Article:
The short answer is YES, it has always been difficult to feel that I can fit all parts of my life in a way that makes me feel fulfilled. Even as someone who has chosen not to have kids, the struggle has always been there for me because I value this one life we are given and have always wanted to live it to the fullest. Because society over-values the ‘doing’ and the ‘career’ aspect of life, I fell into the trap pretty early on of placing way too much value on the career part of my life. This was exacerbated by my personal traumas and wounds, where I ended up seeking so much of my validation from my career. Even now, as an entrepreneur I have to combat the urge to overdo and let my mission take over my whole life. I have to really be intentional about integrating my life and making sure that I make time for things that matter to me and bring me joy, especially those things that aren’t attached to validation or proving my worthiness. Said a bit differently, it is a constant journey to unhook from the identities that are most valued by society and live life in a way that brings me peace and contentment. I’m careful not to fall into traps such as; bonding over ‘being so busy’ and wearing that like a badge of some kind. The kinds of questions I grapple with now are are; Am I following the path that brings me joy? Am I operating in alignment with what’s important to me? And I think that by asking myself these questions, I am able to find more ease in the integration of all of my identities and parts of my life than ever before.
What was a tipping point that helped you achieve a greater balance or greater equilibrium between your work life and personal life? What did you do to reach this equilibrium?
I think a huge tipping point for me, quite frankly was when I decided to quit my corporate job in 2018. I knew that I needed to get back to ME and discover what it was that I needed to be the best possible version of myself. As much as I tried to discover that while I was operating within the 9 to 5 environment, I was very much entrenched in my own limiting belief pattern. Time away from those systems, expectations and predominant ways of thinking is what has enabled me to detach my value from the ‘doing’, and allowed me to explore what it means to see value in simply being. To me, coming back to who I am being (versus what I am doing) is the starting point of finding equilibrium — which I think looks different depending upon the season I’m in, and also the day and even hour!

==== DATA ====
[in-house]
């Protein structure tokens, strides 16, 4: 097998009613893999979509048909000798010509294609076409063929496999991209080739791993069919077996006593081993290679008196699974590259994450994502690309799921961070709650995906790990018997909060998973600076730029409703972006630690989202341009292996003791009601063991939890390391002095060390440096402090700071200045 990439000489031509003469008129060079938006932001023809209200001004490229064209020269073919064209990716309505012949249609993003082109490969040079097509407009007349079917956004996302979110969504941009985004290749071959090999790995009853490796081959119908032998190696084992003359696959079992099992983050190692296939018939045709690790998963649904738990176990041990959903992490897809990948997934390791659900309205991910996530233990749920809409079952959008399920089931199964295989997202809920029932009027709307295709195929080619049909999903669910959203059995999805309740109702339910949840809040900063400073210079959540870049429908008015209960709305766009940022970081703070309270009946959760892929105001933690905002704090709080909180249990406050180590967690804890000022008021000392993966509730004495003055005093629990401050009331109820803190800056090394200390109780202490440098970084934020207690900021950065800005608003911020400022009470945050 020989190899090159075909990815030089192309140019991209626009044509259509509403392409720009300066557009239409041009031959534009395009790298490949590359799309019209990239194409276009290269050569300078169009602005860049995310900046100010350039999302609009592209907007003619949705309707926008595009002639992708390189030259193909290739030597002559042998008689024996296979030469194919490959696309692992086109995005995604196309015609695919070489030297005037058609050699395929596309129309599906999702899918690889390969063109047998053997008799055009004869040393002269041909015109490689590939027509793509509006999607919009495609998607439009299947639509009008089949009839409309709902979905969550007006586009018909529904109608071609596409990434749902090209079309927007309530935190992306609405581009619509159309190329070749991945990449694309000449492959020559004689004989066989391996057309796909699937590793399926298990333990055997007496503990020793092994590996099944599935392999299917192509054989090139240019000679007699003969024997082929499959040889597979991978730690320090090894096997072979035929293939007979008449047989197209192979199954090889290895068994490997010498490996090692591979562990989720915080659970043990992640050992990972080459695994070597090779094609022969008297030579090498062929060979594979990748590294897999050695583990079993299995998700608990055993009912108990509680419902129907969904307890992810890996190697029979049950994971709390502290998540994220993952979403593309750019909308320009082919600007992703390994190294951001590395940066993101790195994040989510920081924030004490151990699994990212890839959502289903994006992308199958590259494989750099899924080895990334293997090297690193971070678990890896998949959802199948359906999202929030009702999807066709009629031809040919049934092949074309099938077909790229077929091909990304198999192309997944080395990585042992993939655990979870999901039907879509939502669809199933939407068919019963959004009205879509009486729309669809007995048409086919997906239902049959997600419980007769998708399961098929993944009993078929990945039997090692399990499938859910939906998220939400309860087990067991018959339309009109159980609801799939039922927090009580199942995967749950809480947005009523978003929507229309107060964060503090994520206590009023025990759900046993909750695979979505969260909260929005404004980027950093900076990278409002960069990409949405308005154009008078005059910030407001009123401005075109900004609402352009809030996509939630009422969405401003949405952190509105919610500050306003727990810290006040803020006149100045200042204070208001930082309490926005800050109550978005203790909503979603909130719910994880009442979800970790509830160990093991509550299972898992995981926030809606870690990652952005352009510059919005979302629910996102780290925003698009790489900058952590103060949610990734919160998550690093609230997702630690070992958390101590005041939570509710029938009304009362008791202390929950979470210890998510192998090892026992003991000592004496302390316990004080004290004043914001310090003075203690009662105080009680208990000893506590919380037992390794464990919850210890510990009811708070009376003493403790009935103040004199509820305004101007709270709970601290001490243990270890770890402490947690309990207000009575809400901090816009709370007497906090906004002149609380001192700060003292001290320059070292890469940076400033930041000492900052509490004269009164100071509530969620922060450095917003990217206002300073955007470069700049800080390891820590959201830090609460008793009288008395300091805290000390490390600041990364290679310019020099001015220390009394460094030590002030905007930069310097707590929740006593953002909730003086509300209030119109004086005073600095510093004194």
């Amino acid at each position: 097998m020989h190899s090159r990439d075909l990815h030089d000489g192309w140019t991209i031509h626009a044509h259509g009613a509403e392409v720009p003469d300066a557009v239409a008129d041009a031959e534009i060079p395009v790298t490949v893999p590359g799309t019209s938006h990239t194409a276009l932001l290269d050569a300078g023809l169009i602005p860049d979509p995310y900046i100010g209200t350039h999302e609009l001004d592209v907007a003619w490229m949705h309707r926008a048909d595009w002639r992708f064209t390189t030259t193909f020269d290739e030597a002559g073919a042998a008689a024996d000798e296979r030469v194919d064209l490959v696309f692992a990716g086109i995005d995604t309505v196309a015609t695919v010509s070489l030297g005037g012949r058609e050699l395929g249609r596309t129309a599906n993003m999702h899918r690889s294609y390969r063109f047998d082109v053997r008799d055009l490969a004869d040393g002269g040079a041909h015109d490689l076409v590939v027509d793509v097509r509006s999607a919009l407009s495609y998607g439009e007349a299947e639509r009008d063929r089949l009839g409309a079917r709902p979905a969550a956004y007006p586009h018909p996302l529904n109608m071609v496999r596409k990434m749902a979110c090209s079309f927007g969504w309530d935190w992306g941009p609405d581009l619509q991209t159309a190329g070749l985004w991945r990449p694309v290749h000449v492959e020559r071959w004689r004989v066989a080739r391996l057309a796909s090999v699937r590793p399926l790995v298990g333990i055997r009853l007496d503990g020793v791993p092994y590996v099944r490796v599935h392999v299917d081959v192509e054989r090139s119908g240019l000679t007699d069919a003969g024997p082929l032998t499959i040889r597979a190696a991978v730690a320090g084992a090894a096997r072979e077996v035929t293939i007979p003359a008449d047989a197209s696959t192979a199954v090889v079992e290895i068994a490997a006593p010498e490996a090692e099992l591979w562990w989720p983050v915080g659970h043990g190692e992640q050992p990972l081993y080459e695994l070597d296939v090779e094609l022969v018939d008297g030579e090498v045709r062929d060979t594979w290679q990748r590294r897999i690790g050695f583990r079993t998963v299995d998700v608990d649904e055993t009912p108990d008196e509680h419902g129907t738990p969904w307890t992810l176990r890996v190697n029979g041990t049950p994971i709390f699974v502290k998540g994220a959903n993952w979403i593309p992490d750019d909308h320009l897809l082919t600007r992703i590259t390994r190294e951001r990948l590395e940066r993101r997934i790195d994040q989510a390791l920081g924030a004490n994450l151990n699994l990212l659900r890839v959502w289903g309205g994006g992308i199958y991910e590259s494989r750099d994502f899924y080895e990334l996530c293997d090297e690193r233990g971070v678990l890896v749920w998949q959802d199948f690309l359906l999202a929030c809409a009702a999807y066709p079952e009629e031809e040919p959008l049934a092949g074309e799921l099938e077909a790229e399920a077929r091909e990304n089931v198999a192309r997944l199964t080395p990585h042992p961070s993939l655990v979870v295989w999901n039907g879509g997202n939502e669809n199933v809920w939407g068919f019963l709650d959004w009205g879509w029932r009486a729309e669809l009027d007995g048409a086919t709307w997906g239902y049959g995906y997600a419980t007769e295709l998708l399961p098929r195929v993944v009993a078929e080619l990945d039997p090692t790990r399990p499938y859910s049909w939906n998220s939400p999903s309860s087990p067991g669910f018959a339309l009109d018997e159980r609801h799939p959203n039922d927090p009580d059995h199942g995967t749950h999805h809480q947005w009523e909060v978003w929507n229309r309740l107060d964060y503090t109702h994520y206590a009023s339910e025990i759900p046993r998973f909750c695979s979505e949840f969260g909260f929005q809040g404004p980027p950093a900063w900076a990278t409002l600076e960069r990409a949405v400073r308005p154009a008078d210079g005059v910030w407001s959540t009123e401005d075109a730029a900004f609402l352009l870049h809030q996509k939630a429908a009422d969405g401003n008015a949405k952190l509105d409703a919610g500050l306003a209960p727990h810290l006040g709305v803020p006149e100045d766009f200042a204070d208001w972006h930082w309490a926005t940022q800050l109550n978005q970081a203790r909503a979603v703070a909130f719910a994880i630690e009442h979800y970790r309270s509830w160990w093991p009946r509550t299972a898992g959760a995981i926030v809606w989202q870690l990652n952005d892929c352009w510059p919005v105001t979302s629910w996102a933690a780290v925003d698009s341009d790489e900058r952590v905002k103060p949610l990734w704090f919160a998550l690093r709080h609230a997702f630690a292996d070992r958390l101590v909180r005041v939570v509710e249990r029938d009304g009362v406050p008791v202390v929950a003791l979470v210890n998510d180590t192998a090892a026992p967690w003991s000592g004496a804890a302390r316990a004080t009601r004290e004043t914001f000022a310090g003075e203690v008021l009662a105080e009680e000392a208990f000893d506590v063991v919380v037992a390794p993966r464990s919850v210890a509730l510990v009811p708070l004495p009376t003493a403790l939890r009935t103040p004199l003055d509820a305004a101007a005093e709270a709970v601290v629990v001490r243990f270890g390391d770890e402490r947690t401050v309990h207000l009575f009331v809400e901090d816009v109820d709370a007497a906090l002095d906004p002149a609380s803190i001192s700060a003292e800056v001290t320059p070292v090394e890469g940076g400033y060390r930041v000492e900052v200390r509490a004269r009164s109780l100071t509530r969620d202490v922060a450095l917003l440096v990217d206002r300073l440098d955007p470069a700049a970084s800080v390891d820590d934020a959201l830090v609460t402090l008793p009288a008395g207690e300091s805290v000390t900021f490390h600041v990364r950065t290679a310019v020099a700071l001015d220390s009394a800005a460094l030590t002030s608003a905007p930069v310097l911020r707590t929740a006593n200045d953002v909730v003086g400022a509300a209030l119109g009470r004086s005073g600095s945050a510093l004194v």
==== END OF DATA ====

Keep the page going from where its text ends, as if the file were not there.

I also think that perfectionism is a huge barrier to equilibrium for a lot of people, including myself. To know when enough is just right and where the point of diminishing returns truly is. This is an ongoing process for me, because it takes time to unravel the conditioning and rewards for overdoing. It also takes time to see the truth of what’s possible when things are not forced, and when courage and progress become more important than perfection. Even if we take my own marketing efforts for my business as an example — I have had to draw the line in a much different place than if I had a team of 5 helping me out. I’ve had to set expectations for myself that truly serve me and my purpose. Because if I overdo on things that don’t really drive impact then what I’m doing is missing opportunities to do those things that could actually change lives.